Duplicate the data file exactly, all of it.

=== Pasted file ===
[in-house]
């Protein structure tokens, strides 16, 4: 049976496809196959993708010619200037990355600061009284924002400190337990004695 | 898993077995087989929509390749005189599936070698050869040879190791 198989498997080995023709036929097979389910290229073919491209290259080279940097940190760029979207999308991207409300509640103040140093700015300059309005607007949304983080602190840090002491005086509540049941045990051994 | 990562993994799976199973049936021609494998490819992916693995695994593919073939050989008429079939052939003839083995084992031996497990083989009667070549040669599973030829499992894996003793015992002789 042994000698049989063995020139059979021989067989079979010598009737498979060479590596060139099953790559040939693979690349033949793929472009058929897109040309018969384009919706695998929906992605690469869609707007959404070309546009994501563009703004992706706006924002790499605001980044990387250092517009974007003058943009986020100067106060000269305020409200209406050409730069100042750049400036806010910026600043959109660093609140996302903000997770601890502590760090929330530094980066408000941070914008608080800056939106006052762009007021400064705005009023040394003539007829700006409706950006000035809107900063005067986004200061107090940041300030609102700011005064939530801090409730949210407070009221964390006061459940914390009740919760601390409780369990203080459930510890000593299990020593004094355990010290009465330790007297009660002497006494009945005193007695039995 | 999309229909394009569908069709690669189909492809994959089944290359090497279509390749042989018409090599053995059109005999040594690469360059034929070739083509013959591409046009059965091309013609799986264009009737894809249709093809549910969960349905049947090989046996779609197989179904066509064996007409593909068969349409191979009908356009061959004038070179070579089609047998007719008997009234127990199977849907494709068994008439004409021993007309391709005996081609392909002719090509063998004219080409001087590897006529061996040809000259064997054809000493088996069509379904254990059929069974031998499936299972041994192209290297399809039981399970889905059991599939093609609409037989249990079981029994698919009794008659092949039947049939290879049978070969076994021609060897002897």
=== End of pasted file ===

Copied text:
[in-house]
């Protein structure tokens, strides 16, 4: 049976496809196959993708010619200037990355600061009284924002400190337990004695 | 898993077995087989929509390749005189599936070698050869040879190791 198989498997080995023709036929097979389910290229073919491209290259080279940097940190760029979207999308991207409300509640103040140093700015300059309005607007949304983080602190840090002491005086509540049941045990051994 | 990562993994799976199973049936021609494998490819992916693995695994593919073939050989008429079939052939003839083995084992031996497990083989009667070549040669599973030829499992894996003793015992002789 042994000698049989063995020139059979021989067989079979010598009737498979060479590596060139099953790559040939693979690349033949793929472009058929897109040309018969384009919706695998929906992605690469869609707007959404070309546009994501563009703004992706706006924002790499605001980044990387250092517009974007003058943009986020100067106060000269305020409200209406050409730069100042750049400036806010910026600043959109660093609140996302903000997770601890502590760090929330530094980066408000941070914008608080800056939106006052762009007021400064705005009023040394003539007829700006409706950006000035809107900063005067986004200061107090940041300030609102700011005064939530801090409730949210407070009221964390006061459940914390009740919760601390409780369990203080459930510890000593299990020593004094355990010290009465330790007297009660002497006494009945005193007695039995 | 999309229909394009569908069709690669189909492809994959089944290359090497279509390749042989018409090599053995059109005999040594690469360059034929070739083509013959591409046009059965091309013609799986264009009737894809249709093809549910969960349905049947090989046996779609197989179904066509064996007409593909068969349409191979009908356009061959004038070179070579089609047998007719008997009234127990199977849907494709068994008439004409021993007309391709005996081609392909002719090509063998004219080409001087590897006529061996040809000259064997054809000493088996069509379904254990059929069974031998499936299972041994192209290297399809039981399970889905059991599939093609609409037989249990079981029994698919009794008659092949039947049939290879049978070969076994021609060897002897």